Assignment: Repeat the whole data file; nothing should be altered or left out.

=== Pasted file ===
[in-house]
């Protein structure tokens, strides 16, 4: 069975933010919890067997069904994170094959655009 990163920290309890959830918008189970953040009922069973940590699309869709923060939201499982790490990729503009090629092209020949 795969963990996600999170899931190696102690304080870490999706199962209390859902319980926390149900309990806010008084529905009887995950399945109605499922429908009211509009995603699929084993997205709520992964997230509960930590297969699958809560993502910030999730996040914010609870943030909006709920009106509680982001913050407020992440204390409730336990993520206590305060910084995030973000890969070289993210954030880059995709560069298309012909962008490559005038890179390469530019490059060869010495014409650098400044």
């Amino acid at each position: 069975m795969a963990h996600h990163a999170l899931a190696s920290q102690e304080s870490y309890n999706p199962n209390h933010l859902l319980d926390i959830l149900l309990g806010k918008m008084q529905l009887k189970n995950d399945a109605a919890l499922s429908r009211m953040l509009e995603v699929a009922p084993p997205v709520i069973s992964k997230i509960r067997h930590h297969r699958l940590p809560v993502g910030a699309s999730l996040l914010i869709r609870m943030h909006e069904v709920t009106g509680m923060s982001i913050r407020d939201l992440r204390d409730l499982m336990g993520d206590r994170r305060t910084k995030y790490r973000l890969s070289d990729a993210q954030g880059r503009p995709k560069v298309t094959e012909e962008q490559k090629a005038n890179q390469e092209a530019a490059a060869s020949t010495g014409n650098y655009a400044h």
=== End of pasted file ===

[in-house]
């Protein structure tokens, strides 16, 4: 069975933010919890067997069904994170094959655009 990163920290309890959830918008189970953040009922069973940590699309869709923060939201499982790490990729503009090629092209020949 795969963990996600999170899931190696102690304080870490999706199962209390859902319980926390149900309990806010008084529905009887995950399945109605499922429908009211509009995603699929084993997205709520992964997230509960930590297969699958809560993502910030999730996040914010609870943030909006709920009106509680982001913050407020992440204390409730336990993520206590305060910084995030973000890969070289993210954030880059995709560069298309012909962008490559005038890179390469530019490059060869010495014409650098400044």
């Amino acid at each position: 069975m795969a963990h996600h990163a999170l899931a190696s920290q102690e304080s870490y309890n999706p199962n209390h933010l859902l319980d926390i959830l149900l309990g806010k918008m008084q529905l009887k189970n995950d399945a109605a919890l499922s429908r009211m953040l509009e995603v699929a009922p084993p997205v709520i069973s992964k997230i509960r067997h930590h297969r699958l940590p809560v993502g910030a699309s999730l996040l914010i869709r609870m943030h909006e069904v709920t009106g509680m923060s982001i913050r407020d939201l992440r204390d409730l499982m336990g993520d206590r994170r305060t910084k995030y790490r973000l890969s070289d990729a993210q954030g880059r503009p995709k560069v298309t094959e012909e962008q490559k090629a005038n890179q390469e092209a530019a490059a060869s020949t010495g014409n650098y655009a400044h």